Preparing to finish grad school my now husband and I made a quick trip to Austin to relax. We had never been. After returning back to Sacramento we sold everything we owned, packed up a small U-Haul and returned to Austin for good. I was starting over and ready to do whatever it took to break into the Texas political scene, teaching me another valuable lesson – no job is beneath you. Fast forward six years later. I’m in a position I’ve become incredibly passionate about, and I continue to learn from every person I work with along the way.

Best professional advice you’ve ever received?

  1. Don’t take yourself too seriously.
  2. If you want to influence policy you must have the ability to influence people so be authentic and just be yourself.
  3. No one owes you anything. Never assume.

Advice you wish you could give your younger self?

  1. Communicate with purpose. Don’t just talk for the sake of being noticed.
  2. Work smarter not harder.
  3. Don’t take it personally, especially during session. A tense interaction usually means you are getting the job done.   

"Communicate with purpose. Don’t just talk for the sake of being noticed."


What is the most rewarding part of your current job? Biggest challenge?

Knowing the work I do directly impacts LeadingAge Texas members and the seniors they serve. I’m truly inspired by the selfless work they do. The biggest challenge is learning to accept change just doesn't happen overnight. Keep pushing forward. In our field it can take years to see a tangible goal accomplished.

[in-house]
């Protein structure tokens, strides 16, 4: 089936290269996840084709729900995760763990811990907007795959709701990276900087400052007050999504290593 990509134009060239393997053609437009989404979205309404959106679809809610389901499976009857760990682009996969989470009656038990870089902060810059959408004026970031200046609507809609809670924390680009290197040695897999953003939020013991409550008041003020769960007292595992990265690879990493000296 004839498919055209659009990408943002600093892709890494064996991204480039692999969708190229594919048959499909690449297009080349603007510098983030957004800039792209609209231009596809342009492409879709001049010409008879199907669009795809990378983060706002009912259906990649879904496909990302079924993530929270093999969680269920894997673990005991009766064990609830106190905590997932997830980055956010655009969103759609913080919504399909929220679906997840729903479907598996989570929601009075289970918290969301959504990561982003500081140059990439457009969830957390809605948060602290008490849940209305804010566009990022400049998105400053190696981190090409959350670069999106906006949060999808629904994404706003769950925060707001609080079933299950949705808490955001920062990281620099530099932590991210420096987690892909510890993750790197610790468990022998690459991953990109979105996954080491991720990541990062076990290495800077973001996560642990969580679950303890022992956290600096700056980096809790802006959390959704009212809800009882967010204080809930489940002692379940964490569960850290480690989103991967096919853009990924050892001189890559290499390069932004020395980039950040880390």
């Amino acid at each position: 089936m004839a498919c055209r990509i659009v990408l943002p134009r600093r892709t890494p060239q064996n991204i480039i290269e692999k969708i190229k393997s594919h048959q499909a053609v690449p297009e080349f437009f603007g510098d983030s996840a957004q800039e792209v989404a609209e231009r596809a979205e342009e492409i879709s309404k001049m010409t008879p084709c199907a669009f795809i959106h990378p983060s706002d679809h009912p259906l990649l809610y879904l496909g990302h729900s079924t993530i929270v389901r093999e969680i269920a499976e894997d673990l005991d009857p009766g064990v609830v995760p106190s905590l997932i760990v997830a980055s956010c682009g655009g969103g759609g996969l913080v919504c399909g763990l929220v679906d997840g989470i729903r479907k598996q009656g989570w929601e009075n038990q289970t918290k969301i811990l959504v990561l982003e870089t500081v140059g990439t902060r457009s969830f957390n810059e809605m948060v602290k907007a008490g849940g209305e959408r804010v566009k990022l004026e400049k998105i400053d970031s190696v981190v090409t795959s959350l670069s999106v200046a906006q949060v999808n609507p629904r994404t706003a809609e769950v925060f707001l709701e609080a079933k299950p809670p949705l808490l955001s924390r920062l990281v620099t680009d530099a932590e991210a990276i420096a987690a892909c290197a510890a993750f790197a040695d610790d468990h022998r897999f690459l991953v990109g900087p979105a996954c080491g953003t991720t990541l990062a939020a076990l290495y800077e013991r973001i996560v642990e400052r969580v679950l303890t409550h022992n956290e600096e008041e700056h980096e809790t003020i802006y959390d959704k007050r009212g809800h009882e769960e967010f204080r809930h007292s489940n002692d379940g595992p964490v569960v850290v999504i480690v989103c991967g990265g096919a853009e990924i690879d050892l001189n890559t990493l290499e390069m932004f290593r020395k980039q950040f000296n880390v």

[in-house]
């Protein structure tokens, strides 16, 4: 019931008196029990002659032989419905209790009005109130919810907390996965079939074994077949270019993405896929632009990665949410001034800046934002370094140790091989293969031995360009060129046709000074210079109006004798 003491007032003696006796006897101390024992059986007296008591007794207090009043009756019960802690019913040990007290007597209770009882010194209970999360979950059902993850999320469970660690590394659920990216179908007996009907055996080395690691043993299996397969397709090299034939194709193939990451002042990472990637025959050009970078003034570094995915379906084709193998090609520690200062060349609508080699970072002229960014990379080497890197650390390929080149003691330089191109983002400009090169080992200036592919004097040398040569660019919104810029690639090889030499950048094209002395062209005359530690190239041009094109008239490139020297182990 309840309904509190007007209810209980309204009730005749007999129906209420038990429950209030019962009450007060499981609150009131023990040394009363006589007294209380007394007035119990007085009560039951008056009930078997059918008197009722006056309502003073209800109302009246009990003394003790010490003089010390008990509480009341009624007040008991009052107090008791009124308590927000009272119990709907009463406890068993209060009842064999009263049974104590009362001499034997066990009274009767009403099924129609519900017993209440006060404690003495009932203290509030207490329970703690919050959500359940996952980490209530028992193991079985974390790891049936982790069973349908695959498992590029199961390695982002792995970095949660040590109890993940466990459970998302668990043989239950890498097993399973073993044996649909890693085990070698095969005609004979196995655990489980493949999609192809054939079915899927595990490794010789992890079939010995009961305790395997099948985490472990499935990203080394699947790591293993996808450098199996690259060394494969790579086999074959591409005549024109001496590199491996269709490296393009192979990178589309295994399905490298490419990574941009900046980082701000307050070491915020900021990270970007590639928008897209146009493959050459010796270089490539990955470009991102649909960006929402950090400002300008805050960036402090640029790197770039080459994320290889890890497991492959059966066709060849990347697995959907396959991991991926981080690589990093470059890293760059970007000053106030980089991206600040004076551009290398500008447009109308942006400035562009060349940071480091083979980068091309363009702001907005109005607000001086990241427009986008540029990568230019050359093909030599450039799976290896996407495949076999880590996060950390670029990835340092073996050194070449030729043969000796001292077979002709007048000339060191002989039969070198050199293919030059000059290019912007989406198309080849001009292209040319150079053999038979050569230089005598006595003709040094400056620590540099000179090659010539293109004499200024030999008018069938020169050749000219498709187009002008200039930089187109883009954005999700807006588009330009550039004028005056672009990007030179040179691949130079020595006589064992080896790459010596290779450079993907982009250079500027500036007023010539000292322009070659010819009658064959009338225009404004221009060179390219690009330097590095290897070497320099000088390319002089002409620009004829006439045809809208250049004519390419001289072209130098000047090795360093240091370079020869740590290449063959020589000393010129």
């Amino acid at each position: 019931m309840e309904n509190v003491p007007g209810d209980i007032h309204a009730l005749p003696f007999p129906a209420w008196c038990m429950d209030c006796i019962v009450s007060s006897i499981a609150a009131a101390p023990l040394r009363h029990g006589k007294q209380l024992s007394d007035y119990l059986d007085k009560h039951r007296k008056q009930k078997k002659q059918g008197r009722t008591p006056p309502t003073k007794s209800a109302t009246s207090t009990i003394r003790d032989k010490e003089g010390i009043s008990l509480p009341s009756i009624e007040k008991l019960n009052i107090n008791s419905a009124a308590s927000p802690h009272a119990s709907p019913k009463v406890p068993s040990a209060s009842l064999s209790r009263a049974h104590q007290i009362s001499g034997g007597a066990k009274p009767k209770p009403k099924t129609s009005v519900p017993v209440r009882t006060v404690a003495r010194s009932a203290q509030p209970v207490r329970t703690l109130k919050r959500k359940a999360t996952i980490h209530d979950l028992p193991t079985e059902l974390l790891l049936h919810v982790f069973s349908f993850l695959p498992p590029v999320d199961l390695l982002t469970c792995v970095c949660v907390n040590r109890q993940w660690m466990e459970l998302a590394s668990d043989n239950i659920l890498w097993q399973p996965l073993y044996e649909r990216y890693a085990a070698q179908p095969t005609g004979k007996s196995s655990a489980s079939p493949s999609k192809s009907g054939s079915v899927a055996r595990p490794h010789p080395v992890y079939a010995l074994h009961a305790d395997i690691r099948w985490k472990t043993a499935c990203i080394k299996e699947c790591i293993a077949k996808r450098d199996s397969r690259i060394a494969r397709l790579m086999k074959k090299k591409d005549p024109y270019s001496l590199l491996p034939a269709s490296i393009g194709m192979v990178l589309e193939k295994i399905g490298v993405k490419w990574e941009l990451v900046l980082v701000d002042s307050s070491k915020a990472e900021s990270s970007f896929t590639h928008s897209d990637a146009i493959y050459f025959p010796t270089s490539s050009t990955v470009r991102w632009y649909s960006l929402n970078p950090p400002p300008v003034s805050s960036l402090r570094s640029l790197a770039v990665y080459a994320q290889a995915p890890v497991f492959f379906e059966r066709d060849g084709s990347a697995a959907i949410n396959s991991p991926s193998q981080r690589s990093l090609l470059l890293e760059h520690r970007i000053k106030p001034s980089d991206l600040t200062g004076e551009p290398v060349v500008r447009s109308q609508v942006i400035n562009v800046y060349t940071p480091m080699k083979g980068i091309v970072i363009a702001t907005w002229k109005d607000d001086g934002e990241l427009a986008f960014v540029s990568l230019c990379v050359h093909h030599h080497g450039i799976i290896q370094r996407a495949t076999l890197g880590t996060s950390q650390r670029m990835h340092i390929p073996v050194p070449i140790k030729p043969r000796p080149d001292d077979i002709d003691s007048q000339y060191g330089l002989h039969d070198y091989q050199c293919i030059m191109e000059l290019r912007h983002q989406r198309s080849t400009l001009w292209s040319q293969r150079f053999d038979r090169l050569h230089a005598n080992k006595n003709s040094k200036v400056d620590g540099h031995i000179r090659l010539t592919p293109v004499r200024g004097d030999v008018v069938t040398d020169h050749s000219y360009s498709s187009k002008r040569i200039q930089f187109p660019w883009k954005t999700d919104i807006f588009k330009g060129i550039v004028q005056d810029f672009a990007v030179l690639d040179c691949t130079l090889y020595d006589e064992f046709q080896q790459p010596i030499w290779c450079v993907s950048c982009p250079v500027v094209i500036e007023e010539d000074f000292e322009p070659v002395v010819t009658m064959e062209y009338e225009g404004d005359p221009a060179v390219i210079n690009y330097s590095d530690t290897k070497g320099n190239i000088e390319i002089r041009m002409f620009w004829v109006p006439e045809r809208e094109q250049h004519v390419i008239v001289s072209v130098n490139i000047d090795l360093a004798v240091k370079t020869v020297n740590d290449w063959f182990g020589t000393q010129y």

Describe a time that you knew you were “good” at your job.

When decision-makers sought my input.  

You could never do your job without _______.

A lot of coffee and good sense of humor.

Best tip(s) for staying on top of your to-do list or staying organized?

I’m old school. I carry a spiral notebook and cross things off my to-do list as I go.

Something that is often misunderstood about your job?

That it’s like an episode of House of Cards. There may be some of that, but that is not the world I live in or the work I do.

Last time you were the only woman in the room during an important meetinG?

Often, but I never stopped to realize until you asked.

 Alyse and her daughter.

Alyse and her daughter.

You can have dinner with anyone, living or dead - who and why?

My Mom. She passed away last July and I miss her every day. I could also really use her advice as a new Mom trying to figure it out.  

What’s always in your bag during session?

Blue book, mints, and way too many pens. Need a pen? I’m your girl.  

Favorite place for a business lunch?

Proud patron of Texas Chili Parlor


"If you want to influence policy you must have the ability to influence people, so be authentic and just be yourself."


Favorite place to get your news?

KUT (NPR) on the way to and from work.

Favorite political TV show or movie?

The American President. Does that count? :)

Favorite social media apps?

Twitter as of late.

If you weren’t in your current role you’d definitely be ____________.

My husband and I talk about selling fish tacos on a beach someday.

Any final thoughts?

Don’t waste time on things you don’t love. Find what makes you happy and go for it! Leave the rest behind.


Thanks again to Alyse for offering such great advice and sharing the story of how she fell in love with lobbying as well as Austin!

Follow Alyse on Twitter @AdvocateForAging and connect with her via LinkedIn here.